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AIF pushes back, slowly, on Glades study

Wednesday, March 2nd, 2011 by John Kennedy

One of Florida’s biggest business lobbies fired back Wednesday at the Everglades Foundation — disputing a four-month-old report by the environmental group which touted the economic benefits of restoring its namesake, fabled swamp.

“This report is nothing more than wishful thinking with no credible basis for the claims made by the foundation,” said Barney Bishop, president and CEO of AIF. “It is impossible to support the foundation’s assertion that the state will see $4 for every $1 invested in Everglades restoration. Further, it is impossible to even prove the economic benefits will ever cover the costs of the federal Everglades Restoration Plan.”

The foundation in October released a report by Mather Economics which said construction, hydrology and other environmental work tied to the Everglades project was creating jobs and would continue to add value to the South Florida region for years to come.

The foundation aired a similar theme Monday when it released results of a statewide poll showing most Floridians want Everglades restoration to continue, despite Gov. Rick Scott’s recommendation to reduce this year’s funding form $50 million to $17 million.


Survey: Floridians want dollars for Everglades

Monday, February 28th, 2011 by John Kennedy

With environmental spending under fire in Tallahassee and Washington, a survey Monday showed two-thirds of Floridians support Everglades restoration, with a majority also opposed to reducing dollars flowing to the effort.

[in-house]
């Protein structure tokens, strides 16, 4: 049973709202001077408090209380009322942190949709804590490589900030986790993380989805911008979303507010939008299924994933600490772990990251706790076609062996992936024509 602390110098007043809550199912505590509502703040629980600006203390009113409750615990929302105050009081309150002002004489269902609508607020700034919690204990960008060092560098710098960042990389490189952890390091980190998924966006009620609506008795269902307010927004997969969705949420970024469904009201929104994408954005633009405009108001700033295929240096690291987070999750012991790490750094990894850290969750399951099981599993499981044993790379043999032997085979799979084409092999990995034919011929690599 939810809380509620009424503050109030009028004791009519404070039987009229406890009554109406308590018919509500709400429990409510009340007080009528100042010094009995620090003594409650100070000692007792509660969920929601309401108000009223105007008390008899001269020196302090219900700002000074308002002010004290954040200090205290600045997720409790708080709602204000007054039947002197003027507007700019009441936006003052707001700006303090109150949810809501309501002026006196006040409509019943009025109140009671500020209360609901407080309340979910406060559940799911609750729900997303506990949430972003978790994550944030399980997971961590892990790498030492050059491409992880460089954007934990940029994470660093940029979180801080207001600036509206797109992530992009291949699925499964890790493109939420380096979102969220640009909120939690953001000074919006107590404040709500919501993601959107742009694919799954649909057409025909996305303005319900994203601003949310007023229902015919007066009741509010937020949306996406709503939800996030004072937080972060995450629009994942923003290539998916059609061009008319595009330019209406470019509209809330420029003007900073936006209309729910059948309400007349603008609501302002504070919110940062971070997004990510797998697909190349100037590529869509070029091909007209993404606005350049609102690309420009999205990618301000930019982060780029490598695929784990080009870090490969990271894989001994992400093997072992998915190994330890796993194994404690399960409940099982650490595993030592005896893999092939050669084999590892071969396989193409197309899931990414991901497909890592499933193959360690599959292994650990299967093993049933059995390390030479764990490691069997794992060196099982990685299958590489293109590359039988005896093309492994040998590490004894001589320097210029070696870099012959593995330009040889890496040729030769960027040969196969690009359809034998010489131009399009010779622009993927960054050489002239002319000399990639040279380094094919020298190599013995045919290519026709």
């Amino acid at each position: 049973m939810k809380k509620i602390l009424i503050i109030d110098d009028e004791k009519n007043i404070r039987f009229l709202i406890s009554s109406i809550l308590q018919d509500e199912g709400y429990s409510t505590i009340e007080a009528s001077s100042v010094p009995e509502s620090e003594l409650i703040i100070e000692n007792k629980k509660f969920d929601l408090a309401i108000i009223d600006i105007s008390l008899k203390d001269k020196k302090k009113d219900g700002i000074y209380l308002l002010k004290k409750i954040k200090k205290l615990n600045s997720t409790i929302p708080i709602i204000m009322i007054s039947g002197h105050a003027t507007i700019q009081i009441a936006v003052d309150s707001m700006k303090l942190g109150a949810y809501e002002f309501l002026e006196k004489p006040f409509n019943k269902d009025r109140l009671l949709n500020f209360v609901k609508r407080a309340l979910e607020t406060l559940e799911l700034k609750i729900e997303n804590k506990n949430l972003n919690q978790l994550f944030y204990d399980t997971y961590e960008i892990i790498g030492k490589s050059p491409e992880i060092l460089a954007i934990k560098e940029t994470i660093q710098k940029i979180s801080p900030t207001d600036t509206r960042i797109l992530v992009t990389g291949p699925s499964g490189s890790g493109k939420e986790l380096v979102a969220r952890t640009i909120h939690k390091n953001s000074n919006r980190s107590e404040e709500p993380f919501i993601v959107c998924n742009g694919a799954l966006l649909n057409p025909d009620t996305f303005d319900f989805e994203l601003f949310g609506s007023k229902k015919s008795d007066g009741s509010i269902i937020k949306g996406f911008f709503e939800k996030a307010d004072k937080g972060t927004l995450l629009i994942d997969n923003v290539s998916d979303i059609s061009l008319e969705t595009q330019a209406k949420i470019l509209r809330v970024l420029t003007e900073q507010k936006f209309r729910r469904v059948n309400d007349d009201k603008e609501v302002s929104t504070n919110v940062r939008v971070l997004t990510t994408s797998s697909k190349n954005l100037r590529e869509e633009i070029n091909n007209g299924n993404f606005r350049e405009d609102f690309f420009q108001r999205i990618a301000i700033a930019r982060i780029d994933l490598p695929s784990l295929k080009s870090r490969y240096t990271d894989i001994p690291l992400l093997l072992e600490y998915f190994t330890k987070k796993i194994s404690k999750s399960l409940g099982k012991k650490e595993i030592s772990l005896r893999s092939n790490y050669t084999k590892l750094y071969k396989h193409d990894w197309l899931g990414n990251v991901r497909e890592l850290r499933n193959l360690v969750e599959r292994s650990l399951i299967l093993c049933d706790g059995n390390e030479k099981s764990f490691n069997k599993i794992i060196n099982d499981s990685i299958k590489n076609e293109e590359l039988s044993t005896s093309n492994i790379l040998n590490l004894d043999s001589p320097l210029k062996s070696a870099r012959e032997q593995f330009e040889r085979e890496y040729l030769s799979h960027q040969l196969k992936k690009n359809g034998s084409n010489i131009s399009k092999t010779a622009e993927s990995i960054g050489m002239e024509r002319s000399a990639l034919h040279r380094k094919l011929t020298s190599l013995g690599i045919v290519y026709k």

The Everglades Foundation released the survey, saying it supports the organization’s push for state lawmakers to steer clear of Gov. Rick Scott’s proposal to reduce restoration funding from $50 million to $17 million. Scott also wants water managers, including the South Florida Water Management District, to reduce property taxes by 25 percent, which environmentalists say could further drain dollars needed for Everglades work.

“Our message to the governor is that he can partner with the conservation community to create jobs and protect our water supply at the same time,” said Kirk Fordham, the foundation’s chief executive officer. “If we want to grow that supply of fresh water, the only solution out there is Everglades restoration.”

President Obama’s budget blueprint increases spending on restoration. But the Republican-led U.S. House has proposed sharp cuts in environmental programs and funding for the Army Corps of Engineers, which is responsible for much of the Everglades work.

The Everglades survey was conducted by the Tarrance Group, which does polling for Senate President Mike Haridopolos, R-Merritt Island, other Republican senators, and GOP members of the Florida congressional delegation.

The survey showed that 84 percent of voters rank maintaining Florida’s fresh water drinking supply as “very important.”  Seventy-nine percent agreed that to attract new business and industries to the state, access to a stable water supply is necessary.

The survey of 607 voters was taken Feb. 13-14. It has a 4.1 percent margin-of-error.

Appeals court order environmentalists to pay lawyers’ fees in Martin County case

Wednesday, December 15th, 2010 by Dara Kam

A state appeals court has ordered environmental groups to pay attorneys fees of Martin County, the Florida Department of Community Affairs and developers for appealing a land-use case, the Florida Tribune is reporting.

The website reports that the 1st District Court of Appeals in Tallahassee ruled against the environmentalists yesterday in a 2007 Martin County case.

Three years ago, the county reduced to two acres from 20 acres the minimum lot size required in a nearly 200,000-acre swath of designated agricultural land in western Martin County.

1000 Friends of Florida and the Martin County Conservation Alliance challenged the land-use change, saying it failed to establish predictable standards to protect environmentally sensitive lands.

The appellate court ruled that the environmentalists lack legal standing because they were not affected since there was no increase in development since the new standards went into effect.

Martinez pushes Florida Forever funding

Thursday, October 8th, 2009 by Dara Kam